Base on the correlation analysis above, this study further signified from Model A2, B2 and C2 in Table 5 that job-itself satisfaction, job rewards satisfaction, and medical practicing environment satisfaction among job-satisfaction factors had significant predictive impacts on burnout syndrome, under control of the demographic characteristics. The study by Jelena O. et al. similarly concluded that job rewards satisfaction noticeably contributed to emotional exhaustion and depersonalization among mental health workers [19], but what doesn’t differ with ours is that working climate (including working environment, teamwork support et al.) satisfaction was also identified as a significant predictor of emotional exhaustion (b = −0.18, P < 0.01) and personal accomplishment (b = −0.20, P < 0.01). It is possible that there is a consequence of difference specific to departments. Unexpectedly, organizational management (covering system construction and leadership behavior) satisfaction, which was mentioned many times by the interviewed physicians, had no effect on any one dimension of occupational burnout. Comparing Model A2 and A 1, it is known that the variance with an additional variance of 30.0% on emotional exhaustion could be explained alone by job satisfaction, and that the variable of employment mode, which became no longer significant in Model A2, probably acted on the emotional exhaustion of physicians through job satisfaction. Meanwhile, from a comparison between Model B2 and B1, it is apparent that additional 35.8% of the variance on depersonalization could be accounted for exclusively by job satisfaction, and that the variables of gender and employment mode were no longer significant in Model B2 and possibly generated an indirect effect on depersonalization via job satisfaction as a mediator. When Model C2 was compared with C1, it is seen that an additional 32.1% variance on reduced personal accomplishment could be covered by job satisfaction. In spite of this, our results imply that there are other affecting factors expected to be found in the following study on physicians’ occupational burnout from the proportion of Adj. R2.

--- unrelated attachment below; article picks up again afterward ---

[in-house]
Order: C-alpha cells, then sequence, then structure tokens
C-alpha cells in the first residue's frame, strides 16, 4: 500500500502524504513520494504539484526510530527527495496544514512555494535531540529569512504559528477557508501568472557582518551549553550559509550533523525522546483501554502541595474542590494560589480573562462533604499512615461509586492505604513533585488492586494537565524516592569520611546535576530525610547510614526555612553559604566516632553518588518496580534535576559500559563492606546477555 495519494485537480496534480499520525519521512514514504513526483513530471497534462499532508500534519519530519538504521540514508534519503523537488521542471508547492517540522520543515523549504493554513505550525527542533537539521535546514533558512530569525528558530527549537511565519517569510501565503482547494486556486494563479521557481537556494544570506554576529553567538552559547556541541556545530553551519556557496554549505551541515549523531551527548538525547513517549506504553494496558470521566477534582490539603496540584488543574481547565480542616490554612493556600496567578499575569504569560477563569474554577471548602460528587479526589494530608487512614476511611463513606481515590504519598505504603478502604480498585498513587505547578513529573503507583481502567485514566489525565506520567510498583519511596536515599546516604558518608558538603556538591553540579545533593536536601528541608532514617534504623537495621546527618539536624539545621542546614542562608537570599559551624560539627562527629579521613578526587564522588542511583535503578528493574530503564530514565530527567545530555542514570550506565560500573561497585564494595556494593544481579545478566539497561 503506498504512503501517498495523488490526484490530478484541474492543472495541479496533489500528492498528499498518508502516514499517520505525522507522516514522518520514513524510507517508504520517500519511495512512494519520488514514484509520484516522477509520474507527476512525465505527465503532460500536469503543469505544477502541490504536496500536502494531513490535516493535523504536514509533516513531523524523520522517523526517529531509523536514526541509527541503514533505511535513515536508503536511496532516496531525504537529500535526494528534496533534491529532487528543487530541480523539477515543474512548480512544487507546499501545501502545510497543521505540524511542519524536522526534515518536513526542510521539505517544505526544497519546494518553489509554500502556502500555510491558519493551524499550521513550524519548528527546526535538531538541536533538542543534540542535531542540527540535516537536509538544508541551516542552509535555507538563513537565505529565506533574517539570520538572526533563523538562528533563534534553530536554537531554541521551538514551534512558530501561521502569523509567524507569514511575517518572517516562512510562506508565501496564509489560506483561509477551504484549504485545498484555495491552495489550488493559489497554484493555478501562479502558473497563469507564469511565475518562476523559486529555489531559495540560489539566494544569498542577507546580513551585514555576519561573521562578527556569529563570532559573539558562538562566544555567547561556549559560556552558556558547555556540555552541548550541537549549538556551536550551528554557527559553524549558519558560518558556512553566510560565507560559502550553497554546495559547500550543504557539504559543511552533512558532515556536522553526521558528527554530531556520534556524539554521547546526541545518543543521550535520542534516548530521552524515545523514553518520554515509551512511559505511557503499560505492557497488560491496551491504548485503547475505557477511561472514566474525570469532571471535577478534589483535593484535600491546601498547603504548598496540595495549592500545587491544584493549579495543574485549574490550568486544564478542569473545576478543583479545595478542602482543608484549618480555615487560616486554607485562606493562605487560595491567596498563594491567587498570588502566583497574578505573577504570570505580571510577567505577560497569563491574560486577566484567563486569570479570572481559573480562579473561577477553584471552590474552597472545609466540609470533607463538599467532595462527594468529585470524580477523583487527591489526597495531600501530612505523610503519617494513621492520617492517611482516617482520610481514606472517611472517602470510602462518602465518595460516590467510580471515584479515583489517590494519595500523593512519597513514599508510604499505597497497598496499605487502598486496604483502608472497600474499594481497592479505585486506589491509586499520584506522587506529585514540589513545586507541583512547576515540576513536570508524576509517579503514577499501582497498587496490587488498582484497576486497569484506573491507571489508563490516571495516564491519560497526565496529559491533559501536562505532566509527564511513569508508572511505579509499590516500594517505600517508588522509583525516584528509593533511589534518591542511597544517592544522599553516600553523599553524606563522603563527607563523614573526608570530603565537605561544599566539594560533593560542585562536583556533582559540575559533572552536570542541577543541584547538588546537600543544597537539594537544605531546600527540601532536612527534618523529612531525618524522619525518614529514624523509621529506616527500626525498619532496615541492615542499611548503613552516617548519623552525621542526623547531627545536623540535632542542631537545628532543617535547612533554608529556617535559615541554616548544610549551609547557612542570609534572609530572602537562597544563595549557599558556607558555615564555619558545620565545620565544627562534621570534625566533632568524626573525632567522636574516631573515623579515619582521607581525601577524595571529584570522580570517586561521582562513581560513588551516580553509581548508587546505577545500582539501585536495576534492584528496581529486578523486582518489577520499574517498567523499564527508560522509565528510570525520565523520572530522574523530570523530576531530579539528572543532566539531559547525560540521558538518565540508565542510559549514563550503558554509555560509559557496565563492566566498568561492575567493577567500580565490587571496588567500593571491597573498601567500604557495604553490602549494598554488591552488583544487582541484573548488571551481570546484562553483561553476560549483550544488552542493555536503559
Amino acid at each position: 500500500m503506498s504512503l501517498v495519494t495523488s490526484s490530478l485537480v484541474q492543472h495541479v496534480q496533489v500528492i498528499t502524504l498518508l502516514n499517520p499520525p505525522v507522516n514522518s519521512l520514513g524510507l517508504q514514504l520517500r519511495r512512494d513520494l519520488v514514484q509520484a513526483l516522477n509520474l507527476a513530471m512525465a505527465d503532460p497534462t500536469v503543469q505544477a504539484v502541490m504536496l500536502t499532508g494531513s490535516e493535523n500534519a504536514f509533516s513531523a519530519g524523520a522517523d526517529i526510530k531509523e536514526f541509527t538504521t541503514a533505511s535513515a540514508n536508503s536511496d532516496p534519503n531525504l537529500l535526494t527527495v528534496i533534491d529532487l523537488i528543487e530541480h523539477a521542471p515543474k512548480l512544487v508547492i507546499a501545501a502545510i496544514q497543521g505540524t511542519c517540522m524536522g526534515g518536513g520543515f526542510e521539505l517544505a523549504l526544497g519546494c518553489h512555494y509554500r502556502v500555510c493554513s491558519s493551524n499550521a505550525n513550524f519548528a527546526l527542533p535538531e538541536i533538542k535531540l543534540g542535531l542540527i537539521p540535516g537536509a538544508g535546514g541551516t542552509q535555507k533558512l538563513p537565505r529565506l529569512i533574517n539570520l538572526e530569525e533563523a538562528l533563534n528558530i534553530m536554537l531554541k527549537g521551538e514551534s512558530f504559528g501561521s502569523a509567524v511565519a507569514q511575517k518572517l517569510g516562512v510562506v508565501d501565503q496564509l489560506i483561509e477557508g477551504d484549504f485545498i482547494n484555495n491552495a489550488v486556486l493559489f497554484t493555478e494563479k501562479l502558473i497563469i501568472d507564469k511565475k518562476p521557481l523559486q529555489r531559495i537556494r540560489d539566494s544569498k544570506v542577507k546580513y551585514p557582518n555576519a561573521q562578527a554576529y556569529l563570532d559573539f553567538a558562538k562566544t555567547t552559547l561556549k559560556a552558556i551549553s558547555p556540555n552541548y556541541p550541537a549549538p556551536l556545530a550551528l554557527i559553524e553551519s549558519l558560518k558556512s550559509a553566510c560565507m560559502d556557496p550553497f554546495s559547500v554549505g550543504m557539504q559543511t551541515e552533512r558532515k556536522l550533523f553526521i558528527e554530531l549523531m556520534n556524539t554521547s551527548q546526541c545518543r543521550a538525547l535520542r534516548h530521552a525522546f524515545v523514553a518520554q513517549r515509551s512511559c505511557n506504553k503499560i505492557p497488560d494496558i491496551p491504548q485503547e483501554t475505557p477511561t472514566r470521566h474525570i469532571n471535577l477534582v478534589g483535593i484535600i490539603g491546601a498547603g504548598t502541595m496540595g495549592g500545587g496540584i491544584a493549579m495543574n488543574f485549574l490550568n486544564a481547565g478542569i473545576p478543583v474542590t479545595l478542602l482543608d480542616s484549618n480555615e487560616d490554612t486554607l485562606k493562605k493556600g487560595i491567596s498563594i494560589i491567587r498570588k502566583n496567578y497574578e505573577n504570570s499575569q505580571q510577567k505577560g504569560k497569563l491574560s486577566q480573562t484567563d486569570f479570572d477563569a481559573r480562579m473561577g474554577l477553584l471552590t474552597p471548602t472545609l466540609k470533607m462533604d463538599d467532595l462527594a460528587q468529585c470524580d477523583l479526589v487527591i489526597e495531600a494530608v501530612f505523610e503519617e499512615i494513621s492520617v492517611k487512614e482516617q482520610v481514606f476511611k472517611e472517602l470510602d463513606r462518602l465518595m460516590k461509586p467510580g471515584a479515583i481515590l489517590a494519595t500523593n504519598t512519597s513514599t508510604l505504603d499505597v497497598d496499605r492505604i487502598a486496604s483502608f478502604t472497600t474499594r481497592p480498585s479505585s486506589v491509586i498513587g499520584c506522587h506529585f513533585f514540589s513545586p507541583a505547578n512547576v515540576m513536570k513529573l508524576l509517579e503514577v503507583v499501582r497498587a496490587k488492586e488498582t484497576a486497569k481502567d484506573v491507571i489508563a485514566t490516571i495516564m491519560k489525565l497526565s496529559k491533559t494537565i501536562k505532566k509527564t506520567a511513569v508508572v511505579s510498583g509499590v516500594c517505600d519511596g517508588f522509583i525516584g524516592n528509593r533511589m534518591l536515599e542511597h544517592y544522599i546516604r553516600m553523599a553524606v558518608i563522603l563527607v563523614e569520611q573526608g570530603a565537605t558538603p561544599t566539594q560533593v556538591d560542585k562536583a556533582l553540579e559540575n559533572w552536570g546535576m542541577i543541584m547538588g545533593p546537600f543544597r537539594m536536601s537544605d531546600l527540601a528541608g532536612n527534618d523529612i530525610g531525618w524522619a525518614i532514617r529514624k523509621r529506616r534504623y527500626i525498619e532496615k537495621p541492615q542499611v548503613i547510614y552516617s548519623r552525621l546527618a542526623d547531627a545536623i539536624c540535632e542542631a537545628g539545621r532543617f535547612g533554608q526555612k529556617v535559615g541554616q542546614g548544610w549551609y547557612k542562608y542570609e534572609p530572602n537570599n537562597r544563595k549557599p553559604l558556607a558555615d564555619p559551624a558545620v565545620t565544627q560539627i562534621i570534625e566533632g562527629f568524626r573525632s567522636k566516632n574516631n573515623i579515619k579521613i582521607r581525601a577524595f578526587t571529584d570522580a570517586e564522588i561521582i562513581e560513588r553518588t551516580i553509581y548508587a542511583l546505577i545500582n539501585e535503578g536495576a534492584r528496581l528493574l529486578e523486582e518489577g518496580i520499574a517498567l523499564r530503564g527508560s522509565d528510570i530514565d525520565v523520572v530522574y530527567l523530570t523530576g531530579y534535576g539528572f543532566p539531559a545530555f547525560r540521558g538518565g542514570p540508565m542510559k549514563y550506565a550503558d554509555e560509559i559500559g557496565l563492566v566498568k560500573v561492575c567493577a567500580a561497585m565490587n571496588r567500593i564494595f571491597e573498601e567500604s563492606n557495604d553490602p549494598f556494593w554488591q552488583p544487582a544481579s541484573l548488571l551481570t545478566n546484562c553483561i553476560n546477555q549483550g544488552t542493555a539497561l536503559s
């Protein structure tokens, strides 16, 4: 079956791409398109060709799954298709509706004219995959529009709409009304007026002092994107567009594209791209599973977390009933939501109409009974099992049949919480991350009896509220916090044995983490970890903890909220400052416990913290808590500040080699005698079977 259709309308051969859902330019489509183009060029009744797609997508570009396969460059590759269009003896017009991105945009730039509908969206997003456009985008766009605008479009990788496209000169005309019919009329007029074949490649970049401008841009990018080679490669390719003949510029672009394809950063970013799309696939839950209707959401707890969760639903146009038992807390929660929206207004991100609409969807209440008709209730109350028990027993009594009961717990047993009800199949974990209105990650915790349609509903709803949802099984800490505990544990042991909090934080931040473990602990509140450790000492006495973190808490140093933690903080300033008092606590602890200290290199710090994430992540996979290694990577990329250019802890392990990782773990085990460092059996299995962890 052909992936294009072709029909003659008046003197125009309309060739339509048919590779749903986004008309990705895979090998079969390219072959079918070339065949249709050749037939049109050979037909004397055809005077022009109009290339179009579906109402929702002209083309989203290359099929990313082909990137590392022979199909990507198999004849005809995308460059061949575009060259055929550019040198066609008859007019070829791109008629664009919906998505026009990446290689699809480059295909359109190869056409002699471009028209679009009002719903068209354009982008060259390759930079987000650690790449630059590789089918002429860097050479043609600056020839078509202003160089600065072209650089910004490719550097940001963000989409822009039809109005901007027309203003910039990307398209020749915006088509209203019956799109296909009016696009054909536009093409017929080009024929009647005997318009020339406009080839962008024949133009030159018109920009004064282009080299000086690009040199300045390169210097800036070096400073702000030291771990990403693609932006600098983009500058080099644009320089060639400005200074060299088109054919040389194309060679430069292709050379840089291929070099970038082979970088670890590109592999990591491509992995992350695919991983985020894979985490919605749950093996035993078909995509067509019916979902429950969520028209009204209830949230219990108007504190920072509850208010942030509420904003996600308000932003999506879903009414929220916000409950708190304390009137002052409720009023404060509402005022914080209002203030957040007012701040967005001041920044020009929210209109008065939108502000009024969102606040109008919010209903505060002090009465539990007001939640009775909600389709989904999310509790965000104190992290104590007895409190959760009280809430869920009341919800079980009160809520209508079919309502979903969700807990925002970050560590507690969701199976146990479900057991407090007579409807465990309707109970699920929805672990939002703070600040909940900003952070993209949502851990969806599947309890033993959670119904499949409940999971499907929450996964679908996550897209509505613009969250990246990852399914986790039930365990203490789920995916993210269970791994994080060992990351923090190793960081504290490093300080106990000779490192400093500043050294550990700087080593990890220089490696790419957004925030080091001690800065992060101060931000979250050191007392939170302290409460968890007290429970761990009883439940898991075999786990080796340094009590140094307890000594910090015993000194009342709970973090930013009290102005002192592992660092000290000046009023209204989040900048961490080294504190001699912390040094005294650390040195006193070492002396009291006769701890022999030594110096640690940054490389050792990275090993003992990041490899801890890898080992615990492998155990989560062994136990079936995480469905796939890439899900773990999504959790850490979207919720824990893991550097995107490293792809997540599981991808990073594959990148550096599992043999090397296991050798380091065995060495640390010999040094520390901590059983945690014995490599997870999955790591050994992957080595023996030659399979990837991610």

Especially, it was found that job-itself satisfaction played a significant role on each dimension of burnout syndrome among physicians, which needs to be given priority to for the prevention of burnout. The subscale of job-itself satisfaction in measuring instrument covers the appraisal for such elements as person-job matching, autonomy, and professional risk. The Personality-job Fit Theory stated that working enthusiasm depended on the adaptation between individual personality and career environment [24], which was also supported by our result. On the one hand, both heavy workloads as a result of increasing health services demand and dropping job autonomy owing to widespread coverage and gradually strict limitation of medical insurance might result in the unhappiness of physicians and further bring about burnout in China and also among other some countries [2,31]. On the other hand, high professional risk because of frequently confronting life and death in the process of work, regarded as the most important factor related to burnout of physicians, claims to be reduced by intensifying liability insurance to lighten working stress and protect their psychological health.